April 3, 2014 11:56:04 AM
Sarah Fowler - email@example.com
A judge has dismissed murder charges against a Columbus resident who was charged with depraved heart murder after the 2006 stillborn death of her child.
Lowndes County Circuit Court Judge Jim Kitchens issued his ruling Wednesday in the case against 24-year-old Rennie Gibbs.
Prosecutors said Gibbs caused the child's death by using cocaine during her pregnancy. Gibbs was 16 at the time of the child's stillbirth. She was arrested and charged with depraved heart murder, the first woman charged with the crime in Mississippi. Depraved heart murder is defined as an act that demonstrates a "callus disregard for human life."
In his ruling, Kitchens, citing Mississippi Supreme Court case Buckhalter v. State, said the law was unclear on the appropriate charge for Gibbs.
"Gibbs was indicted prior to Buckhalter and the law was unclear in Mississippi as to the appropriate charge, if any, to be levied when a pregnant woman allegedly consumed illegal drugs and allegedly caused the death of her unborn child," Kitchens' ruling stated.
Assistant District Attorney Mark Jackson said the state would most likely re-present the case to the grand jury in July.
"The Lowndes County grand jury initially indicted this case as murder," Jackson said. "At the time, there was nothing in the law that precluded the grand jury from charging Gibbs with murder. The Supreme Court has since decided that murder did not apply based on their interpretation of the statute. Like Judge Kitchens, we are bound to try cases with the parameters set by the Supreme Court. While I don't agree with their opinion, our office will prosecute all cases based on what we believe to be the law at that time."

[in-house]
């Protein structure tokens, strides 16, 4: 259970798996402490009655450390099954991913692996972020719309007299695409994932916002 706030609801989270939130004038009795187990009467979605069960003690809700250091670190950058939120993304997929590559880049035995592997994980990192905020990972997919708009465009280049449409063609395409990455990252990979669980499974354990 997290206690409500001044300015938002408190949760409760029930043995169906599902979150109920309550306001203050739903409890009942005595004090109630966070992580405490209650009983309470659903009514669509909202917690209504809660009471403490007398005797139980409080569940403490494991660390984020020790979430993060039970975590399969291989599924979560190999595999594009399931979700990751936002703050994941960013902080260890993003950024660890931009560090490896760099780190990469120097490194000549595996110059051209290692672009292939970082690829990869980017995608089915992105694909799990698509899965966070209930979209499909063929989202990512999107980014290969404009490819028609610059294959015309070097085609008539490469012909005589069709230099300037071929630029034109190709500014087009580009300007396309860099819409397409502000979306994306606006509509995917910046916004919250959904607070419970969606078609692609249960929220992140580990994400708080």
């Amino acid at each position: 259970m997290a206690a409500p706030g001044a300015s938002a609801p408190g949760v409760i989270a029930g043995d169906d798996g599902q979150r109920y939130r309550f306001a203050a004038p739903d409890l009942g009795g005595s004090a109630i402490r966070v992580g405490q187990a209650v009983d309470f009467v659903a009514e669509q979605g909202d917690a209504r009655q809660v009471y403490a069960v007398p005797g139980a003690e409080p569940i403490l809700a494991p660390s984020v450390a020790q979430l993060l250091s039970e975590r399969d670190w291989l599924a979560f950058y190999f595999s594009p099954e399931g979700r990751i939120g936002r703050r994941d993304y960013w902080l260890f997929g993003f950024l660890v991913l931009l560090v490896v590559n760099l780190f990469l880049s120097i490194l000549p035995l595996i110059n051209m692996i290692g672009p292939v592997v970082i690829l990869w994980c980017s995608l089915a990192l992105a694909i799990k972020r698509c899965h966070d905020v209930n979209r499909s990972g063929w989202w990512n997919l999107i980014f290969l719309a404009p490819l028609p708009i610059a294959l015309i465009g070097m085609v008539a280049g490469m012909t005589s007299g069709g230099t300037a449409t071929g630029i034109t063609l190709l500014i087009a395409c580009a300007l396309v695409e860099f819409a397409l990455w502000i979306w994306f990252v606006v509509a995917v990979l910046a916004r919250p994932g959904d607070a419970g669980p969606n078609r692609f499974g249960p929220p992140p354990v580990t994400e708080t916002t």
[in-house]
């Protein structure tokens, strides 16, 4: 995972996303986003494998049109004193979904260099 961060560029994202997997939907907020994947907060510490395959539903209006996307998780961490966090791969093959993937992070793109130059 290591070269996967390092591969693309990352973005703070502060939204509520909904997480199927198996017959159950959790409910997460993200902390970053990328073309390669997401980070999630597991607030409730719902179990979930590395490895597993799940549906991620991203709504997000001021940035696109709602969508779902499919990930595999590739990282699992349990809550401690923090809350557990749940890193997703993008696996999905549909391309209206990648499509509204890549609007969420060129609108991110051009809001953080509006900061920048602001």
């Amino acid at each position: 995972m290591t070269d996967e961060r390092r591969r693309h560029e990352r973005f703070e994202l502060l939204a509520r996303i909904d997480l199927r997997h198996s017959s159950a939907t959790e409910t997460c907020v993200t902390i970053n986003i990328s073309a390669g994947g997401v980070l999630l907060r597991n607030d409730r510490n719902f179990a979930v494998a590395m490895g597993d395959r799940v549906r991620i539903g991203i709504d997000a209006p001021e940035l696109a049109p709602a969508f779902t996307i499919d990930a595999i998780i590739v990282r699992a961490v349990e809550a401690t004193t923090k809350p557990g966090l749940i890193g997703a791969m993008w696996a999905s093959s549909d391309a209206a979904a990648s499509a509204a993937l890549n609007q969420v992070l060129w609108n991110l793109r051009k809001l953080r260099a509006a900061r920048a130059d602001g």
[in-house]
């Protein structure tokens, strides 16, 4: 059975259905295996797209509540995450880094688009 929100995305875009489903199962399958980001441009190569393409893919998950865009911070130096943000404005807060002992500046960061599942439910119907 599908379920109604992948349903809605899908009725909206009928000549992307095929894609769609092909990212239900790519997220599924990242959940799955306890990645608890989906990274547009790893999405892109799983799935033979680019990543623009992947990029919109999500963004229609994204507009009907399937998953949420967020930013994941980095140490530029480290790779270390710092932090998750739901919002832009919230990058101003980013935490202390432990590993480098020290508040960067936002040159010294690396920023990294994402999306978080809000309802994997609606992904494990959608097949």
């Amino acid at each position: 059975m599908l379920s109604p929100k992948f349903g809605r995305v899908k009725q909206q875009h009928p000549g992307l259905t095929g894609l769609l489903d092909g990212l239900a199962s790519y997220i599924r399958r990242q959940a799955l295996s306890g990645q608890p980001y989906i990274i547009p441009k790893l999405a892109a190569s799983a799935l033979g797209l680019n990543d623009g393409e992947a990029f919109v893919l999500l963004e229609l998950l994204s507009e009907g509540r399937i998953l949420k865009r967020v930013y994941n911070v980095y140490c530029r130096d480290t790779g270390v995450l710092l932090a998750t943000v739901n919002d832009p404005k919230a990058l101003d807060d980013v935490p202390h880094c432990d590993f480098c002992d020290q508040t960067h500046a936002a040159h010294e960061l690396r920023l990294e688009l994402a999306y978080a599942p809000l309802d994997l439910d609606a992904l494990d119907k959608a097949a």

Gibbs' attorney Carrie Jourdan said she was elated with Kitchens' decision but was disappointed to learn that the local district attorney would attempt to try the case again.
"I believe that Judge Kitchens has summed up the law correctly and accurately and obviously we believe he has done the right thing according to the law," she said. "We are incredibly relieved for our client who has been through a great deal. I'm of course disappointed that the state is considering a manslaughter case against her. With that possibility looming, I can't say a great deal except we had filed separate motions related to the science and other facts in this case that we found equally compelling."
Jourdan said if the grand jury returns with another indictment against Gibbs, reproductive rights of women in Mississippi could be put in jeopardy.
"Everyday we see efforts by legislators to push legislation in various forms that are really attacks on the rights of women to control their own bodies," Jourdan said. "Regardless of your views on abortion, who knew we would one day have a country where a debate exists whether health insurance should provide coverage for contraceptives for women? I believe this case is important because it represents further efforts to diminish the rights of women over their bodies. I'm not suggesting to anyone to abuse your body or health while pregnant, but it's a slippery slope. What's next, you run in a 5k race or eat a rare slice of tuna while you're eight months pregnant, the baby is born dead or with a birth defect, you should now be prosecuted for murder or child abuse?"
Given the Supreme Court's decision in the Buckhalter case, Jourdan said she hopes the issue of reproductive rights for women will be put to rest.
"Women are scared to speak up, but I believe the Mississippi Supreme Court has now spoken for us, finally," Jourdan said.
Sarah Fowler covers crime, education and community related events for The Dispatch.